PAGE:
Summer 2001 Issue 38
A Study Visit to Japan
It was dusk when we eventually left the workshop of the Ohsaka family, makers of paulownia wood boxes for scrolls and other art. I stepped into the traffic filled Tokyo street, clutching a bag of hand made wood nails and a box of Japanese sweets. It was my first experience of specialist craftsmen working in twenty-first century Tokyo and a fascinating introduction to the contrast between traditional and modern Japan.
My trip followed an interest in several Japanese methods of conservation and preservation; particularly the tradition of box making (kiri bako) and the construction of the cores for folding screens, sliding doors and drying boards (kari bari) all known as hone. In Japan and the Far East, wooden boxes are traditionally used for the storage of hanging scrolls, hand scrolls and other art objects, including books and household utensils. The fashioning of containers from paulownia wood (kiri-bako) has developed over centuries, the box-maker occupying a position within the multiple trade traditions that make up traditional Japanese arts and crafts.
My visit began in Tokyo under the stewardship of Dr Masamitsu Inaba, a materials specialist at the University of Fine Arts and Music in Tokyo. Dr Inaba spent several months in the V&A's Conservation Department. After a tour of the University conservation department and the Handa Kyuseido Oriental Painting Restoration Studio at the Tokyo National Museum we left with Mr Handa to visit the Ohsaka family workshop in the Shinjuko area of central Tokyo. We were greeted by Mr Ohsaka's wife who directed us to a small backroom workshop. Mr Ohsaka and his son were seated on the raised wood floor working at their benches.
The room was lit by two bare bulbs suspended six inches from the floor and an ancient table saw was the only visible piece of machinery. Every available space was filled with timber and both men were surrounded by tools. Ohsaka senior is eighty-three years old and his son is fifty-eight. After our introductions they continued working on a hand scroll box for Mr Handa, including a futomaki (a kiri wood roller used to protect the scroll as it is rolled and unrolled). It was immediately obvious how specialised the whole construction was, from the choice of timber and tools; in particular the planes used to fashion the futomaki, wooden nails and specially prepared rice glue. After several hours we retired for tea with Mrs Ohsaka and her daughter in an anteroom between the workshop and shop front.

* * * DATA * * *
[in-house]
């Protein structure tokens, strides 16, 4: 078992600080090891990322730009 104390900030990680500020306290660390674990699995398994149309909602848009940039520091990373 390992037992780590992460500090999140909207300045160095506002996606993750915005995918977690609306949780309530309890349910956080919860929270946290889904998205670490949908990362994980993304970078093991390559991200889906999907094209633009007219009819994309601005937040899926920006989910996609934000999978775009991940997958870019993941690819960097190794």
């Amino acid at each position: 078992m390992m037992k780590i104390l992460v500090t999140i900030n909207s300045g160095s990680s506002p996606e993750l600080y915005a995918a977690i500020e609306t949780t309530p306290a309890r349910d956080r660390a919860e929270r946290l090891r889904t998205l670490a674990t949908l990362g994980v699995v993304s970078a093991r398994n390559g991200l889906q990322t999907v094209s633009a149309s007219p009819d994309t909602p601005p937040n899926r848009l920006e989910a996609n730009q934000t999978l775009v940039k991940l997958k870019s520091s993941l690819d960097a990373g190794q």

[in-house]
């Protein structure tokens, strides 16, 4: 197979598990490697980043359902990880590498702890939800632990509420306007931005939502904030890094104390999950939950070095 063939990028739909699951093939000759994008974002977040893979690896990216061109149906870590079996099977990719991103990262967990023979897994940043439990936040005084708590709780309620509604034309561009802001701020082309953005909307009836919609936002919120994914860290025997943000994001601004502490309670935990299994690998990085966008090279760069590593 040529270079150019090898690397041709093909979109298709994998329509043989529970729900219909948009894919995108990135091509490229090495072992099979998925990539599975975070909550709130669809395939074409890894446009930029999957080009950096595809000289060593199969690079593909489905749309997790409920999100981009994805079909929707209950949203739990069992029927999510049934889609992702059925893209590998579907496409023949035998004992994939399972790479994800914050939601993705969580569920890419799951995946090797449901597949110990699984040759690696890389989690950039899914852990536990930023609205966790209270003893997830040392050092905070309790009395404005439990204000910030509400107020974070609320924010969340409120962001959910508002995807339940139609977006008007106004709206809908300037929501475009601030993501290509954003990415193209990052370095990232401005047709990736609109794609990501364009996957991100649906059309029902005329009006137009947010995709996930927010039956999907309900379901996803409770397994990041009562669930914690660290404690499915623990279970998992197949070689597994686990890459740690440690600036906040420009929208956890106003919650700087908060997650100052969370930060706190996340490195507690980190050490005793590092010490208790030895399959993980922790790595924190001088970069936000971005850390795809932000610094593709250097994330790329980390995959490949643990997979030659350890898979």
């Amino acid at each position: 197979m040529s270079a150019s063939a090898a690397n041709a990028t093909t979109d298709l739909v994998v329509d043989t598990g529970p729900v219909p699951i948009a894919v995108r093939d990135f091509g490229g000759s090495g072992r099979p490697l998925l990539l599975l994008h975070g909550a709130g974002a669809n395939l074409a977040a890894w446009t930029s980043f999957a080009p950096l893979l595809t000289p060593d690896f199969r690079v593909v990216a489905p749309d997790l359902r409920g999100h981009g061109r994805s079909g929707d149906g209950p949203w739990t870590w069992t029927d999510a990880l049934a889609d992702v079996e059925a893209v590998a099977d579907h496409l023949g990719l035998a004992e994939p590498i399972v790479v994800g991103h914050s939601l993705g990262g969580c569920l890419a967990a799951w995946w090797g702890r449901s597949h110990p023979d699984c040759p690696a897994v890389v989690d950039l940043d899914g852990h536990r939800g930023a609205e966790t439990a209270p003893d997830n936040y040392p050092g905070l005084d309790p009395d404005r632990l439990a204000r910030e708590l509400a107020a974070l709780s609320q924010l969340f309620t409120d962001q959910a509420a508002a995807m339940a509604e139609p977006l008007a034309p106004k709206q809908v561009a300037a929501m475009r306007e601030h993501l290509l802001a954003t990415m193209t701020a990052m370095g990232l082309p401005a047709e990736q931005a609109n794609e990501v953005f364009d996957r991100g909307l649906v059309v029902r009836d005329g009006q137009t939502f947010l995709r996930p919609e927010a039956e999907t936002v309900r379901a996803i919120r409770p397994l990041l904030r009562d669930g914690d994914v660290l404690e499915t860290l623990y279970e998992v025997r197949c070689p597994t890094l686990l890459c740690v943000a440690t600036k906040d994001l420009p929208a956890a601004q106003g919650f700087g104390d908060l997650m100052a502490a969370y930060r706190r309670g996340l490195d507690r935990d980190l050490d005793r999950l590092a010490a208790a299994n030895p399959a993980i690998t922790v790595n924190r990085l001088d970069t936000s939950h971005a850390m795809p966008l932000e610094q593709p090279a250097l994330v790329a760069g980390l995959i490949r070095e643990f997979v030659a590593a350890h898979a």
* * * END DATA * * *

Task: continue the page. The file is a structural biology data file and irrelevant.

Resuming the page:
Having read his 1997 doctoral thesis 'Performance of Wooden Storage Cases in the Regulation of Relative Humidity Change', I was pleased to meet Nobuyuki Kamba, Head of Conservation at the Tokyo National Museum. His research concerned the buffering effects against fluctuations of the ambient relative humidity of several traditional storage cases, including a kiri bako and a lacquered outer box, (daisashi). It was particularly interesting to learn from Mr Kamba about the use of lacquer urushi as a barrier against fluctuations in humidity and temperature. We also touched on the traditional Japanese storage houses or kura.
The following day I met Dr Inaba at the moated entrance to Tokyo's Imperial Palace to visit the recently built Imperial Archive and Mausolea, in the grounds. Mr Kushige, chief librarian, explained that the new building replaced an older store and was built along traditional lines for the safe storage of fine art and archive materials. Approximately one million objects are stored in the five storey building which also houses offices, a reading room and conservation department.
The smell of camphor was overwhelming in the wood lined store rooms. A central passage ran the length of the room with shelf stacks at regular intervals. On the paulownia shelves were boxes, containers and cabinets of all shapes, sizes, age and design. At the end of each row of shelves were windows that, along with a large door were regularly opened to control temperature, humidity and air flow. The environmental conditions mirrored the findings of Mr Kamba, with only minor daily humidity fluctuations within seasonal changes. The visit ended with a tour of the conservation studio.
I spent a few days as a guest of Mr. Yasushi Yakoo, the managing director of the Masumi Corporation (suppliers of conservation materials). He arranged visits to his main kiri box supplier, Mr Yamazaki and his frame core maker, Mr Makino. Even with Mr Yakoo's sophisticated in-car navigation system the intricacies of the Tokyo highway system caused problems. After several telephone calls we were met by Mr Makino who had run down the lane to meet us, an impressive feat considering his seventy-four years.
His family has made the cores for folding screens, sliding doors and traditional Japanese frame for paintings (wa gaku) for generations. In one corner of the studio were several assembled frames and piles of cedar wood. Mr Yakoo and I sipped green tea brought by Mrs Makino while Mr Makino continued building a folding screen core. He explained the construction and we discussed shyaku, the traditional Japanese unit of measurement.